In Summary
  • Road crashes remain among the top ten killers in Kenya according to reports by various agencies including NTSA.
  • The Nairobi-Nakuru-Eldoret highway is among the most accident prone roads in Kenya.
  • The busy highway is part of the Northern Corridor which connects Kenya with Uganda, Southern Sudan, Rwanda and Burundi.
  • The series of accidents along the stretch prompted the government to initiate construction of a dual carriage way.

Road crashes remain among the top ten killers in Kenya according to reports by various agencies including the National Transport and Safety Authority (NTSA) and the World Health Organization- Global Road Safety Status Report.

Kenyan roads have been ranked amongst the most dangerous in the world, claiming an average of 29.1 lives per 100,000 people.

The latest NTSA statistics dated September 2, indicated that a record 2,326 people have lost their lives on Kenyan roads since the beginning of the year, compared to 2,021 who died by the same date in 2018.

NTSA data indicates that a total of 9,030 people have lost their lives on the Northern Corridor road network in Kenya alone in the last three years — 2016 (2,965), 2017 (2,919) and 2018 (3,146).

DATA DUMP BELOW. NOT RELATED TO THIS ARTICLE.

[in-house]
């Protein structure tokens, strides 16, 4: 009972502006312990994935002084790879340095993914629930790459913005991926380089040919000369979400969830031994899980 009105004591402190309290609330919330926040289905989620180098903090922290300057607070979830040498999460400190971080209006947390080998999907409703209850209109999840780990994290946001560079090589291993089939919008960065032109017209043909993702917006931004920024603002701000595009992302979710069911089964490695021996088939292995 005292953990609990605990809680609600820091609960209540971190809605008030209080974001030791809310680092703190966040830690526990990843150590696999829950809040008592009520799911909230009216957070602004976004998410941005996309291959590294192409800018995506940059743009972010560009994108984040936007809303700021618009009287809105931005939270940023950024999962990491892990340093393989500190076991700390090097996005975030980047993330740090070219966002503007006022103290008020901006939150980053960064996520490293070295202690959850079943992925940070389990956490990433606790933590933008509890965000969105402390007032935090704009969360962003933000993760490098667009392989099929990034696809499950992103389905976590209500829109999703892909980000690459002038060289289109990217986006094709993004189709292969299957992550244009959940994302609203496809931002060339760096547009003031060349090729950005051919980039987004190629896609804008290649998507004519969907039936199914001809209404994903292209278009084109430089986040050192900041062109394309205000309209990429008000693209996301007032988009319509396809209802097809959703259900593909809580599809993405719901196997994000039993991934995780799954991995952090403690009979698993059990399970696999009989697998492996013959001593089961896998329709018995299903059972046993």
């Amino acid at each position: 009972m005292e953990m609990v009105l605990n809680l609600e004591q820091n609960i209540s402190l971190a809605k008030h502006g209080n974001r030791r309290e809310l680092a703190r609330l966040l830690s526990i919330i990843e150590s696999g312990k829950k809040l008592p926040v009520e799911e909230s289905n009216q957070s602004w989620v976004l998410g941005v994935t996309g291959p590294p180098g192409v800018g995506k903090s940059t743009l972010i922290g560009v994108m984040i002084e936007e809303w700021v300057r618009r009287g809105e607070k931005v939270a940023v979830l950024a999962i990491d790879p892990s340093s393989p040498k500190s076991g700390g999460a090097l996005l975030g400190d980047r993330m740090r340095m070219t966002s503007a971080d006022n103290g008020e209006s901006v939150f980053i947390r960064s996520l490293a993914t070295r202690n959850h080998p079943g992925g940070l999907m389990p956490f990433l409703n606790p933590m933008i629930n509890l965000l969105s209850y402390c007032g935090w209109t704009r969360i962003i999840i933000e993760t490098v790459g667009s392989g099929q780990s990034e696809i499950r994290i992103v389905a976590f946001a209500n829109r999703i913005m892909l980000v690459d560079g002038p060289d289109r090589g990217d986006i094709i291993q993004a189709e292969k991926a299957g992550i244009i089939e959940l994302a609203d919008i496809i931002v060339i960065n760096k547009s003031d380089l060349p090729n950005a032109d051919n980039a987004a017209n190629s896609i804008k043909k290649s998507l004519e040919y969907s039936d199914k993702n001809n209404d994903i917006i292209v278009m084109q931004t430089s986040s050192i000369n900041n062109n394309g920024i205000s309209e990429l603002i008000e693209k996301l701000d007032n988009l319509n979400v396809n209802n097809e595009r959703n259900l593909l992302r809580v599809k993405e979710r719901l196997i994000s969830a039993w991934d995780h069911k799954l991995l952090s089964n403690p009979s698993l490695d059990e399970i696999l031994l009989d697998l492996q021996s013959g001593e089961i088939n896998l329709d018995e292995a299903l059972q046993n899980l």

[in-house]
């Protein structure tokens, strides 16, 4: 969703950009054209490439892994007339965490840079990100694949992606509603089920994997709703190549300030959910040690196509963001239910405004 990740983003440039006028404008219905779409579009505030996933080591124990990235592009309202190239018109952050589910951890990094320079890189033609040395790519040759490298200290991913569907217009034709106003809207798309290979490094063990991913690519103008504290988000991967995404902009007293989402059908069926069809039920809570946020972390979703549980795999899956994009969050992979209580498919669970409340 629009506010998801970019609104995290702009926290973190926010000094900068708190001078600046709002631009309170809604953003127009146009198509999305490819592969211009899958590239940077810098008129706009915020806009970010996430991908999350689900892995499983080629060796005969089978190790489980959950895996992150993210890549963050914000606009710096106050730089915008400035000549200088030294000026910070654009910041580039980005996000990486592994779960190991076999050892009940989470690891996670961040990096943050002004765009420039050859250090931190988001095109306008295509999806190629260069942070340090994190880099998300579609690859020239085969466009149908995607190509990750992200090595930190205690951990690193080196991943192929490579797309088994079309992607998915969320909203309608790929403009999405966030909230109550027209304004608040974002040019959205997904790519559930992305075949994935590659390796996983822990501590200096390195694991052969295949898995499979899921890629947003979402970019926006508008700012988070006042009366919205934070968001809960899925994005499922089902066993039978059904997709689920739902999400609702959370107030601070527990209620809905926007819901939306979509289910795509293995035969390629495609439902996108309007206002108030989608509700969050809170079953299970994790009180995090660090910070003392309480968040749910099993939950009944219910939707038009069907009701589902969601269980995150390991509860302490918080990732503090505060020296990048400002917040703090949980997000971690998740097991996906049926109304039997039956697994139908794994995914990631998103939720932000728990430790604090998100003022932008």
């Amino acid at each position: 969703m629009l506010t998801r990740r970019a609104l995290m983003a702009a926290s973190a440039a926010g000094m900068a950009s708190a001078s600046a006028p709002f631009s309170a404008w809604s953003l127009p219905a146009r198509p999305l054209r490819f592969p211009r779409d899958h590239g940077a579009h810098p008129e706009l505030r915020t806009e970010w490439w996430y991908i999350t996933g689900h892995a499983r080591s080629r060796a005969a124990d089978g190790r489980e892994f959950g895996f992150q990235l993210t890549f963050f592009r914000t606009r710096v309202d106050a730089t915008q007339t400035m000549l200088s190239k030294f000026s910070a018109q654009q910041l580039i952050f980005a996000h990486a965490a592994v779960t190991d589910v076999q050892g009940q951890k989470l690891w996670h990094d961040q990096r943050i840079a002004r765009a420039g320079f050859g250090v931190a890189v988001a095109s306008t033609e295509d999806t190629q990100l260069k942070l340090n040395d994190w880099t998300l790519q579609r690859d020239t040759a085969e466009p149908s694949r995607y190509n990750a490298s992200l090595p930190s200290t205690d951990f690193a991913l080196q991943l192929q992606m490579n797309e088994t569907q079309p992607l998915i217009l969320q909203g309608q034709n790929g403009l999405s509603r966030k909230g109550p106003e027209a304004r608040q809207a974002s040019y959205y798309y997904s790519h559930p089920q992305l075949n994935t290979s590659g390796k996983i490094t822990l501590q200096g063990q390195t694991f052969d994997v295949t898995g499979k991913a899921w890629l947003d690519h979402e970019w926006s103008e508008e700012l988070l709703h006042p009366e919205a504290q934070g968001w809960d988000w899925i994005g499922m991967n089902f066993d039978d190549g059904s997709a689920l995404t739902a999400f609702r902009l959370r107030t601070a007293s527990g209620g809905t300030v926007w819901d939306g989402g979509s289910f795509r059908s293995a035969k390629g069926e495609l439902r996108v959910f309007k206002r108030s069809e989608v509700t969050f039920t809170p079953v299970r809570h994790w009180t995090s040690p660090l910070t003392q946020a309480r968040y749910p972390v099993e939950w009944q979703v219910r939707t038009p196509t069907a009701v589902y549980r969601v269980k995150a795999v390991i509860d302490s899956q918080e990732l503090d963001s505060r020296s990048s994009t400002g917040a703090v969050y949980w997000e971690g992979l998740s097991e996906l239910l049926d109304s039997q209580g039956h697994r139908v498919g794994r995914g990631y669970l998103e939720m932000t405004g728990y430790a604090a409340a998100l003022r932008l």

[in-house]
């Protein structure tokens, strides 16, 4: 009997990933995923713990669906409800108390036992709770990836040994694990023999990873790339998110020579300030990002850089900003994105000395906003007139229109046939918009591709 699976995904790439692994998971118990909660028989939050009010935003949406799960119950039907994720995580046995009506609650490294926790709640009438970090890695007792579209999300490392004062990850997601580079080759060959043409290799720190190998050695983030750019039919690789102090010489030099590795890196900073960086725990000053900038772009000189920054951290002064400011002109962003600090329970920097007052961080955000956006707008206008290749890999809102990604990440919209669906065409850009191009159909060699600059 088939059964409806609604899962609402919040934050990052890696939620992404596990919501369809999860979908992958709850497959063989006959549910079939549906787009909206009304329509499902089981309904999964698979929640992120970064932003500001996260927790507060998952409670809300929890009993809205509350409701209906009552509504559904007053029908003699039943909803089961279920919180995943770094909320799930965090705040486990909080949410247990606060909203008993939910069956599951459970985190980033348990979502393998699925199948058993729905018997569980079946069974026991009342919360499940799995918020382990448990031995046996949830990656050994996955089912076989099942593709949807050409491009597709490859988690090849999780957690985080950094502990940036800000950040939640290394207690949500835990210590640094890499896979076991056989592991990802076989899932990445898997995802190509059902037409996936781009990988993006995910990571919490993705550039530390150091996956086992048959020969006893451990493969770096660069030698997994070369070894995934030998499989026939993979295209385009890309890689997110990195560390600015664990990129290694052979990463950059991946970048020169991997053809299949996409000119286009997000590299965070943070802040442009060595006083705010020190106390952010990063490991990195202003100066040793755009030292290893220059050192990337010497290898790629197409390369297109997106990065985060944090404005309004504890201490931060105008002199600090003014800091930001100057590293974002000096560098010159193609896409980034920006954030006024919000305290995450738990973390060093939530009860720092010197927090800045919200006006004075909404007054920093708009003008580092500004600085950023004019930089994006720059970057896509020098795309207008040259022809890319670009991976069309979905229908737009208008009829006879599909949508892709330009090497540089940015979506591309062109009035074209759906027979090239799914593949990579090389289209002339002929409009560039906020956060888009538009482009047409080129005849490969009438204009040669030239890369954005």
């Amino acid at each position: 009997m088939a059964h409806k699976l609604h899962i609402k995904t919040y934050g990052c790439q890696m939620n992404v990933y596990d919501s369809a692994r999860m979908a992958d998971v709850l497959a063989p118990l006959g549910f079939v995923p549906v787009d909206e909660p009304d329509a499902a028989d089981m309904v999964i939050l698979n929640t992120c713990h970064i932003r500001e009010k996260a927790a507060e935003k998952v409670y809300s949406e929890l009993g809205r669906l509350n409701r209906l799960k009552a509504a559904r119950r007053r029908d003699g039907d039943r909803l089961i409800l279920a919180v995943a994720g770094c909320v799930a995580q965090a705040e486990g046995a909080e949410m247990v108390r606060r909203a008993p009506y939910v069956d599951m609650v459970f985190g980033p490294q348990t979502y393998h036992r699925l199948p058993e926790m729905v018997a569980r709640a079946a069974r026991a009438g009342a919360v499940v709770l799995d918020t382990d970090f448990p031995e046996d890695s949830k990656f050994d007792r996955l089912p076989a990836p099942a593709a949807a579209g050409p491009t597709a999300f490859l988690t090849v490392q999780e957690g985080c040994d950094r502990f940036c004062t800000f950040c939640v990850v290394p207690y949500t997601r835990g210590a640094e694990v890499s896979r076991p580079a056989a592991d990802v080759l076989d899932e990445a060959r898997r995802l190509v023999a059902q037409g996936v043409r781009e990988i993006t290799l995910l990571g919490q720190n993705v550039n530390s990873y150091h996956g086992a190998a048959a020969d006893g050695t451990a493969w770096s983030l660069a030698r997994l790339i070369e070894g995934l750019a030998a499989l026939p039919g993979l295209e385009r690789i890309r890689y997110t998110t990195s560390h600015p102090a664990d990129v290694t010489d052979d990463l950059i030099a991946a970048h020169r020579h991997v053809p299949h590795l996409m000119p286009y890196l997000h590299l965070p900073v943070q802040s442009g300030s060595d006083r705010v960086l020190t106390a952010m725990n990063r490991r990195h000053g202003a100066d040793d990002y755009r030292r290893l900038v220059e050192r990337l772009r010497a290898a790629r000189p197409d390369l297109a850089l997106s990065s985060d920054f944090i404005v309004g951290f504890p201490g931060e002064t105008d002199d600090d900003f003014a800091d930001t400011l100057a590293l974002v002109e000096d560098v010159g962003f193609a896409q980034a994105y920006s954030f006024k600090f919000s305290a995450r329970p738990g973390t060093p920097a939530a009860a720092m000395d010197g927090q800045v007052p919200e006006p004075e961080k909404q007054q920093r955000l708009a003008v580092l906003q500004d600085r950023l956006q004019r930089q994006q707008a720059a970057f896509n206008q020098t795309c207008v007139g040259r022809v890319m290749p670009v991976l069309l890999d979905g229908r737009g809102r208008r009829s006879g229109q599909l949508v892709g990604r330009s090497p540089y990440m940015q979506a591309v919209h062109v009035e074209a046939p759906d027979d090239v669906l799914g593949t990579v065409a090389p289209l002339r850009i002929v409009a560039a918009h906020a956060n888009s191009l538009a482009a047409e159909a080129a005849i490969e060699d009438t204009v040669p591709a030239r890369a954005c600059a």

Pedestrians remain the most vulnerable group of road users with 904 losing their lives this year against last year’s figure of 1,201.

DEADLY HIGHWAY

The Nairobi-Nakuru-Eldoret highway is among the most accident prone roads in Kenya.

The busy highway is part of the Northern Corridor which is the important connection to Western Kenya and the artery that connects Kenya and the landlocked countries of Uganda, Southern Sudan, Rwanda and Burundi.

The road is used for transporting most of the West-bound cargo from the Port of Mombasa and Nairobi.

Black spots dotting the highway include Karai, where 40 people perished in 2017, Kinungi, Mbaruk, Gilgil and St Mary’s area all along the Nakuru-Nairobi highway.

Other black spots lie on the notorious accident prone Salgaa section that stretches from Sobea, Salgaa, Migaa, Sachangwan and Mau Summit as well as Jolly Farm and Mukinyai areas.

HORRORS OF SALGAA

The mention of Salgaa sends an involuntary chill down the spines of motorists and travelers journeying along the highway, owing to the harrowing reports of countless deaths and scores of victims maimed from the carnages along the stretch.

Dark patches of spilled motor oil, shards of broken glass and mangled remains of vehicle parts litter sections of the road – a grim reminder that the stretch bears grim memories for many families.

Majority of the recent accidents mostly happen at night.

The series of accidents along the stretch prompted the government to initiate construction of a dual carriage way, which is still underway, in a bid to end the carnage.

There are also plans to upgrade the entire Nairobi-Nakuru-Mau Summit and make it a dual carriageway under a Public Private Partnership(PPP).

An oil tanker accident in 2009 killed nearly 200 people at Sachangwan area along the same highway.

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